This article was originally published in The Galveston County Daily News on 2/9 as part of my weekly 2019 column.
It's all on the internet. Admit it.
Shopping online for a new house is amazing. You can do it late at night. Beautiful rooms, manicured lawns, decks with a beach view. Browsers beware: Those delicious listings may show you the perfect house, but they may not show the entire picture.
That cute 1920s bungalow a block from the beach? It might be surrounded by construction for a new hotel and garage. That charming carpenter Victorian in the San Jacinto neighborhood? Charming in the photos, but there might be untouched plumbing and wiring behind those perfect tongue and groove walls. The under priced condo with the wonderful view and amenities? Imagine your pain when you call an agent and learn it sold weeks ago.
Please. Take some care, and set realistic expectations.
Step one: What are your top 10 wants in your new house? Do you really need three bedrooms and three baths? Will you be living here full-time or part-time? How important is a garage? How much are you really willing to spend on maintenance and insurance?
Step two: With that list in hand, start your online browsing. Keep in mind what the websites you use can actually do.
You wouldn't read last month's People magazine for the most recent celebrity gossip, would you? So you shouldn't use real estate sites which show old information.
Get your latest Galveston listings from TheGalvestonMLS.com or Realtor.com.
TheGalvestonMLS.com is a primary source. That means it contains the most recent listing information for area homes. Realtor.com pulls data every 15 minutes from the Multiple Listing Services (MLS) databases across the country where Realtors have posted listings for lease or sale. That means these sites are more accurate than Trulia and Zillow, which update less often.
Your Galveston Realtor may have a direct feed from the MLS on their brokerage website, which makes it a good choice as well.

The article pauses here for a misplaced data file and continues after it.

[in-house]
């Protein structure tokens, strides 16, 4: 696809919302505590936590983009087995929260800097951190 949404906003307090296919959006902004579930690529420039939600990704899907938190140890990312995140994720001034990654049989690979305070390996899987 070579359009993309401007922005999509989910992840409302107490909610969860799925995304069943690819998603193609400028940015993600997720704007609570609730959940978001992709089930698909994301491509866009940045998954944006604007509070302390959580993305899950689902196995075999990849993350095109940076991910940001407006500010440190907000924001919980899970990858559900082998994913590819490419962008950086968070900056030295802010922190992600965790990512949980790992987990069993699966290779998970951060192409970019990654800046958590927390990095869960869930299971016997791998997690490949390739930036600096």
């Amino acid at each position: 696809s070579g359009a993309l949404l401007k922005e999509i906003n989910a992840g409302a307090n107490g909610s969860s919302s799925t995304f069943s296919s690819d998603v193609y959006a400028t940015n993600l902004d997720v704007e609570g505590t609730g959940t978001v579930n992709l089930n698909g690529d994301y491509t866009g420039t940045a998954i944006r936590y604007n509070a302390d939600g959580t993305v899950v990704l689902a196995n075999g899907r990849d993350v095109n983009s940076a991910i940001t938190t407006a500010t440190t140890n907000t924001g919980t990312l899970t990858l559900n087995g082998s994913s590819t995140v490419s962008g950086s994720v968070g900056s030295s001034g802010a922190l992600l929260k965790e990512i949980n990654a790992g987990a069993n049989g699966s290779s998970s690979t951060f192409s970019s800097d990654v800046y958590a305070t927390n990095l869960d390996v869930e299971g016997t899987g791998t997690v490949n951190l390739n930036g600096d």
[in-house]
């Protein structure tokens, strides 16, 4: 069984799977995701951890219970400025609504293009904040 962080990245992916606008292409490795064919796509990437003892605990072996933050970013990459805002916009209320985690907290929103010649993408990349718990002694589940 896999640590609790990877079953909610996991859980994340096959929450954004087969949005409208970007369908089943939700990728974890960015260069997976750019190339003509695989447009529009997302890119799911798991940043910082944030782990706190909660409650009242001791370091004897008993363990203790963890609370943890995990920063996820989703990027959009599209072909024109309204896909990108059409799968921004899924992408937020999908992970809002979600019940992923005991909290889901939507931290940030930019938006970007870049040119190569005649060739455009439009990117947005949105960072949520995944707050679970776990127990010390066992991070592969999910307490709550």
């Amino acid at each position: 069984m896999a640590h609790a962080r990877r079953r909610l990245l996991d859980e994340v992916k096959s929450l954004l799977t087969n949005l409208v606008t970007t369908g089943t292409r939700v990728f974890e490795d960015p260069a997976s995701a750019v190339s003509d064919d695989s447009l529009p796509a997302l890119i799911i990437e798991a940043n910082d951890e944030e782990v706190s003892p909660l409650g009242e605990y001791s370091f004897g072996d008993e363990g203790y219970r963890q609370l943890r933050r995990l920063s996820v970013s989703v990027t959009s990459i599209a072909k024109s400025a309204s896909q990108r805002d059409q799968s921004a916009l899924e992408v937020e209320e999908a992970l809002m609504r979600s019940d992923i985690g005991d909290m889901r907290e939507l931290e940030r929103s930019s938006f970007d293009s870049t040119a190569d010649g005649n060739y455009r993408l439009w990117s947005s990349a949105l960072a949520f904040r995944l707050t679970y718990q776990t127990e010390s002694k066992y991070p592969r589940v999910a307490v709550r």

“A picture is worth a thousand words.” Yes, but that picture may also hide rotten wood and ancient wiring. Photography is used to catch your attention and make you want to learn more about a property. So, as natural as it is to focus on the photos, pay attention to the property description and other key features.
Every listing should have a “property details” section specifying an idea of when the house was built, price per square foot, and how many days the house has been on the market. Don't count on any of that information being completely accurate-data feeds aren't always correct. That's when you contact your Galveston Realtor.
The best agents have hyper-local knowledge of the area and many will know details and histories of the properties. If the listing seems too good to be true, your agent will likely know.
It comes down to this: real estate websites are pretty much the CliffsNotes for an area. They show you active listings, sold properties, home asking prices and sometimes an estimate of sales prices. That information can give you a basic working knowledge, but it won't be complete.
To gather complete facts on the house you may be eyeing, talk to your Galveston Realtor. Your agent should know the neighborhood, if not the actual block.
Your agent is the best source for detailed information on a specific property and may have even known the owners. That information helps keep you away from houses with serious issues and more likely will save you the effort of visiting a random listing and wasting beach time. Use your agent. That's what we are for.
Remember, shopping on your computer or mobile device in the middle of the night can be considered a good way to get an idea of possibilities. Make notes and then call your Galveston Realtor the next day.